Basically, for each sound effect, keep a cache of every Audio object you've created with that sound as a source. Then, when playing a new sound, search the cache for any sound effects which have finished playing (the ended property will be true). If you find one, rewind it back to the beginning (currentTime = 0) and play() again. Otherwise, create a new Audio() object in the cache.

Since the player's laser sound effect is short, instead of creating 600 Audio objects a minute, there will just be 3 or 4 that it keeps cycling round. Some browsers are retarded and will still download it 4 times (Safari did this last I checked!) or have high latency the first time each sound buffer is played, but eventually the browser catches up since the same buffers are always being reused. So basically sound might be a bit weird for a few moments, then it clears up. We also use the HTML5 app cache so next time you play everything loads from disk, so subsequent plays should perform well immediately.

That's basically it. It's still a little dodgy on the first play with HTML5 audio, but every time after that should be fairly solid providing the browser has a sane audio implementation. There are a number of ways to try to clone Audio objects, but I've found that rewinding existing Audios works best.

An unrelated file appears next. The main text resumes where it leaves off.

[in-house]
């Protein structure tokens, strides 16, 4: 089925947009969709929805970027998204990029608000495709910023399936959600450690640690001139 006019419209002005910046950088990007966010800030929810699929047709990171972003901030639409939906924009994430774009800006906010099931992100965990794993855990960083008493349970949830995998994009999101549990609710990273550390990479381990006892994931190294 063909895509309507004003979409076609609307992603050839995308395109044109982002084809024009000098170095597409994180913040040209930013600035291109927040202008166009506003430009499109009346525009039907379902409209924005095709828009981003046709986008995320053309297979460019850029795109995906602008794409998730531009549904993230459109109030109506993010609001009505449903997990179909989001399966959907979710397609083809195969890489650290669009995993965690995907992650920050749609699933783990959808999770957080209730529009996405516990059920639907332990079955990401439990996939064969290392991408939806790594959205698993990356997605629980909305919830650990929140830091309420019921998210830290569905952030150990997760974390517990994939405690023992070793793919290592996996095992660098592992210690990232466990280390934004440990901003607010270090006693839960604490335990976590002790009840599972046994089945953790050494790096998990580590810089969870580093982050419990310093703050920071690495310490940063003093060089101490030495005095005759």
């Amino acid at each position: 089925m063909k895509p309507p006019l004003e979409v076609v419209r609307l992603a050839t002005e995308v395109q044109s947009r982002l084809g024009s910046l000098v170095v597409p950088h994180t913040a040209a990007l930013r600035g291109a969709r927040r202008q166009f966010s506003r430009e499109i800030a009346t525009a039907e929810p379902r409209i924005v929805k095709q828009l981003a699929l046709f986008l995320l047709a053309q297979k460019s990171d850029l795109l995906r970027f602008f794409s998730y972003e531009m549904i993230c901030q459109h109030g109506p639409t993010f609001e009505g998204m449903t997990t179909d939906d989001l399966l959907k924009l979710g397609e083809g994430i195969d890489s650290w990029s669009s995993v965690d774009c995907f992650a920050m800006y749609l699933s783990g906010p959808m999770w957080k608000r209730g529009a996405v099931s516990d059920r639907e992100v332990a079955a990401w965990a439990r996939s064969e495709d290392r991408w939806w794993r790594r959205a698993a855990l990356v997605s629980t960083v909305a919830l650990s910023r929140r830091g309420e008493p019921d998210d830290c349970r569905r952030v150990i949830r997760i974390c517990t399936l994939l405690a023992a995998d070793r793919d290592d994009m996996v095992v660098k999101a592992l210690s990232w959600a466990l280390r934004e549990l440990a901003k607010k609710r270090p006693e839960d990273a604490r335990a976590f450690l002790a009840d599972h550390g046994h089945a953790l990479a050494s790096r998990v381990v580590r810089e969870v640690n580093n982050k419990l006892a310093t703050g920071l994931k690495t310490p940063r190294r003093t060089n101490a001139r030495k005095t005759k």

There's no SoundManager or any Flash/plugin-based fallbacks at all since we make a point of being pure HTML5.

We also support audio APIs provided by PhoneGap and appMobi for mobile, since HTML5 audio on mobile isn't even worth trying. That makes a total of four audio APIs our audio engine wraps, and yes, it does look like a frankenstein mess, but it works.

That's it. I suppose our competitors will read this, but who cares when there's SO rep to be had???!!!1111

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I am not a web dev, but I saw this url from Twitter, and I love to read about techniques and frameworks. Shortly said: +1 –  SynerCoder Mar 5 '12 at 0:39
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Fantastic answer. Thank you! I'm guessing that, since you want people to use Construct 2, you're not planning on releasing this component as a stand-alone library... –  a paid nerd Mar 5 '12 at 19:04
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Well the reality is we're working round the clock on our startup already, so we just don't have time, and as you say it would slightly disincentive our engine... although I'm perfectly happy for anyone to use my post as a basis for a new open source engine! –  AshleysBrain Mar 6 '12 at 0:41
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Edited to add more up-to-date content since it's been about a year and the question seems popular! –  AshleysBrain Mar 30 '13 at 16:39
    
Nice answer. I have found an open-source library that provides the functionality that is described in this answer, called howler.js. Here is a demo: goldfirestudios.com/blog/104/… and here is the source code: github.com/goldfire/howler.js –  Rob W Jul 15 at 15:12